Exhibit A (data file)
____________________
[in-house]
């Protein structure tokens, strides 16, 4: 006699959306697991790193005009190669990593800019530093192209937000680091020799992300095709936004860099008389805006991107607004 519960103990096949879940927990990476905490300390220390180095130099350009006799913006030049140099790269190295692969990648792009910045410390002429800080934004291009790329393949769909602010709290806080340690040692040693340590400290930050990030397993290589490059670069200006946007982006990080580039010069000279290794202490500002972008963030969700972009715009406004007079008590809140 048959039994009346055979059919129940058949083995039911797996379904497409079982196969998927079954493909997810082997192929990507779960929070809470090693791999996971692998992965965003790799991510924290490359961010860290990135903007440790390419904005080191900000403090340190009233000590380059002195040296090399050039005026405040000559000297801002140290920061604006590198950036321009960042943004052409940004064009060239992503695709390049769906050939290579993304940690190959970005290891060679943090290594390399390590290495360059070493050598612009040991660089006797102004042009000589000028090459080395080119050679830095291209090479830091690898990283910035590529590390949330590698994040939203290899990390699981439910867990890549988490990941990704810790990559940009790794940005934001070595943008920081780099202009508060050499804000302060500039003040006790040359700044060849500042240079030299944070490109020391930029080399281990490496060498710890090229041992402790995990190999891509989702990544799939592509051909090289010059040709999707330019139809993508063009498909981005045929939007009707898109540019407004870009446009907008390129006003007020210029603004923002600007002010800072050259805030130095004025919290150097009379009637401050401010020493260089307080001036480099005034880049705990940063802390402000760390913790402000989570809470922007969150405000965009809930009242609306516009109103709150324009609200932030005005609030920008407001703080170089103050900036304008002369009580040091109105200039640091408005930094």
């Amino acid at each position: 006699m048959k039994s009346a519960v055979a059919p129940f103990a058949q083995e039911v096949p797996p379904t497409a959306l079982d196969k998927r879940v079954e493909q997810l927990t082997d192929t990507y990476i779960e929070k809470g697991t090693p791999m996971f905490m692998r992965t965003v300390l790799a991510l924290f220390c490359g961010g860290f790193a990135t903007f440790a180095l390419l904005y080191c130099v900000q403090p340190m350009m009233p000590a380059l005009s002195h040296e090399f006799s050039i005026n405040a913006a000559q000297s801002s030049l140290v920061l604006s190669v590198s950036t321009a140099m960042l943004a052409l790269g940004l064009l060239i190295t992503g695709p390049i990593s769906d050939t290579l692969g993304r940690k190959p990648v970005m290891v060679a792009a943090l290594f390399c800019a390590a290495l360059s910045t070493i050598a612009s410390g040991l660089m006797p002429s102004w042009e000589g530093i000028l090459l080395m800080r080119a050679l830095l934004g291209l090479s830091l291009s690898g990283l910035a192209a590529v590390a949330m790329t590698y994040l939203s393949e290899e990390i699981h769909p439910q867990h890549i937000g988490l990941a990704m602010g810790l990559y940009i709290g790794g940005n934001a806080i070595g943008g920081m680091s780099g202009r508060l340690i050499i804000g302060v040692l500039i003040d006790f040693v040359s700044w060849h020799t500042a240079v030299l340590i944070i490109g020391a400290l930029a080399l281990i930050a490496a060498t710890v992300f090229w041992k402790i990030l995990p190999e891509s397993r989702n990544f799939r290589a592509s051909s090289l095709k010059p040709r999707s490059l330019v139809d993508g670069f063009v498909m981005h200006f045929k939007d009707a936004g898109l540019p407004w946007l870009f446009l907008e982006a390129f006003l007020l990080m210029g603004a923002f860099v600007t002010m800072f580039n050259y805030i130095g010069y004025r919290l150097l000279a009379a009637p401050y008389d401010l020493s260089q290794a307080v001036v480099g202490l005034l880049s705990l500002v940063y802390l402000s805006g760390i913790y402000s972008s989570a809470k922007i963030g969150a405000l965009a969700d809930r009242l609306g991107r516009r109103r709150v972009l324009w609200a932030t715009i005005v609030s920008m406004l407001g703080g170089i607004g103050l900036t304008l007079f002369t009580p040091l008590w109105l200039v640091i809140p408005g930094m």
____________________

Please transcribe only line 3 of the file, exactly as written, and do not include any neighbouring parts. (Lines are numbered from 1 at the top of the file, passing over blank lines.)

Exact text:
């Amino acid at each position: 006699m048959k039994s009346a519960v055979a059919p129940f103990a058949q083995e039911v096949p797996p379904t497409a959306l079982d196969k998927r879940v079954e493909q997810l927990t082997d192929t990507y990476i779960e929070k809470g697991t090693p791999m996971f905490m692998r992965t965003v300390l790799a991510l924290f220390c490359g961010g860290f790193a990135t903007f440790a180095l390419l904005y080191c130099v900000q403090p340190m350009m009233p000590a380059l005009s002195h040296e090399f006799s050039i005026n405040a913006a000559q000297s801002s030049l140290v920061l604006s190669v590198s950036t321009a140099m960042l943004a052409l790269g940004l064009l060239i190295t992503g695709p390049i990593s769906d050939t290579l692969g993304r940690k190959p990648v970005m290891v060679a792009a943090l290594f390399c800019a390590a290495l360059s910045t070493i050598a612009s410390g040991l660089m006797p002429s102004w042009e000589g530093i000028l090459l080395m800080r080119a050679l830095l934004g291209l090479s830091l291009s690898g990283l910035a192209a590529v590390a949330m790329t590698y994040l939203s393949e290899e990390i699981h769909p439910q867990h890549i937000g988490l990941a990704m602010g810790l990559y940009i709290g790794g940005n934001a806080i070595g943008g920081m680091s780099g202009r508060l340690i050499i804000g302060v040692l500039i003040d006790f040693v040359s700044w060849h020799t500042a240079v030299l340590i944070i490109g020391a400290l930029a080399l281990i930050a490496a060498t710890v992300f090229w041992k402790i990030l995990p190999e891509s397993r989702n990544f799939r290589a592509s051909s090289l095709k010059p040709r999707s490059l330019v139809d993508g670069f063009v498909m981005h200006f045929k939007d009707a936004g898109l540019p407004w946007l870009f446009l907008e982006a390129f006003l007020l990080m210029g603004a923002f860099v600007t002010m800072f580039n050259y805030i130095g010069y004025r919290l150097l000279a009379a009637p401050y008389d401010l020493s260089q290794a307080v001036v480099g202490l005034l880049s705990l500002v940063y802390l402000s805006g760390i913790y402000s972008s989570a809470k922007i963030g969150a405000l965009a969700d809930r009242l609306g991107r516009r109103r709150v972009l324009w609200a932030t715009i005005v609030s920008m406004l407001g703080g170089i607004g103050l900036t304008l007079f002369t009580p040091l008590w109105l200039v640091i809140p408005g930094m």